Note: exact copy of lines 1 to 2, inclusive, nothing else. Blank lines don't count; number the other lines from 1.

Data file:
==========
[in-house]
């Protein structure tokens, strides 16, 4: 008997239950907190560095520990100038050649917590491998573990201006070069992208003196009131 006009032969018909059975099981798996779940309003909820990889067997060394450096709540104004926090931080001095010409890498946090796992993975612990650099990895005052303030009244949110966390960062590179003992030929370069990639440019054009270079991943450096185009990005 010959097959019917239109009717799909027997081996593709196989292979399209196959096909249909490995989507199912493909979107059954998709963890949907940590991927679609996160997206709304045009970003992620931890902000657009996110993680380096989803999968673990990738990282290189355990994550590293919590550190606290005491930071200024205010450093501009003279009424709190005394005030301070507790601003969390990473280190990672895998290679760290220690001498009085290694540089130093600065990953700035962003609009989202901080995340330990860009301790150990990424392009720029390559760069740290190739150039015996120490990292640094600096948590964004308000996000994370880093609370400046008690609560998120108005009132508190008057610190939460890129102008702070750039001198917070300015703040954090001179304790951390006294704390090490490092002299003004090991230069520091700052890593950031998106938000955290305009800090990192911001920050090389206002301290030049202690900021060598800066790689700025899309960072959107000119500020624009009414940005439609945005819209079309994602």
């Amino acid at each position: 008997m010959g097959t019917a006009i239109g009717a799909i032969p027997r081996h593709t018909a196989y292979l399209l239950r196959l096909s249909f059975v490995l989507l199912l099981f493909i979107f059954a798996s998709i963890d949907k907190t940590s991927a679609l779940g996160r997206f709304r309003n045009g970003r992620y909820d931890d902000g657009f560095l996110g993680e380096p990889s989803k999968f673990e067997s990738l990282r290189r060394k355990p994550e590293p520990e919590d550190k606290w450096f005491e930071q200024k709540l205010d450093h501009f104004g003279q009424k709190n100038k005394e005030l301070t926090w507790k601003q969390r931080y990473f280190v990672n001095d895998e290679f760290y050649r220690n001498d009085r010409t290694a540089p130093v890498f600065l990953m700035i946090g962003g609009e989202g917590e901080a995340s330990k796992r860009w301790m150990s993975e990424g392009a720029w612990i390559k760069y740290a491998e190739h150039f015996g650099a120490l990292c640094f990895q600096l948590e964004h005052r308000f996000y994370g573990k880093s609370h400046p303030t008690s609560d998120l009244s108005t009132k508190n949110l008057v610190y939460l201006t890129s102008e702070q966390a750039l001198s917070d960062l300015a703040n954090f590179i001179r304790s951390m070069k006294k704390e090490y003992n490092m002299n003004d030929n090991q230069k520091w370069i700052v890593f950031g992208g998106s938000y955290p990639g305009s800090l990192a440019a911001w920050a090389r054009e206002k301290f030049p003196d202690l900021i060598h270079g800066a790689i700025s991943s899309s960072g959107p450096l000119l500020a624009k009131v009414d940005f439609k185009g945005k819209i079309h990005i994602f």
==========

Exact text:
[in-house]
């Protein structure tokens, strides 16, 4: 008997239950907190560095520990100038050649917590491998573990201006070069992208003196009131 006009032969018909059975099981798996779940309003909820990889067997060394450096709540104004926090931080001095010409890498946090796992993975612990650099990895005052303030009244949110966390960062590179003992030929370069990639440019054009270079991943450096185009990005 010959097959019917239109009717799909027997081996593709196989292979399209196959096909249909490995989507199912493909979107059954998709963890949907940590991927679609996160997206709304045009970003992620931890902000657009996110993680380096989803999968673990990738990282290189355990994550590293919590550190606290005491930071200024205010450093501009003279009424709190005394005030301070507790601003969390990473280190990672895998290679760290220690001498009085290694540089130093600065990953700035962003609009989202901080995340330990860009301790150990990424392009720029390559760069740290190739150039015996120490990292640094600096948590964004308000996000994370880093609370400046008690609560998120108005009132508190008057610190939460890129102008702070750039001198917070300015703040954090001179304790951390006294704390090490490092002299003004090991230069520091700052890593950031998106938000955290305009800090990192911001920050090389206002301290030049202690900021060598800066790689700025899309960072959107000119500020624009009414940005439609945005819209079309994602």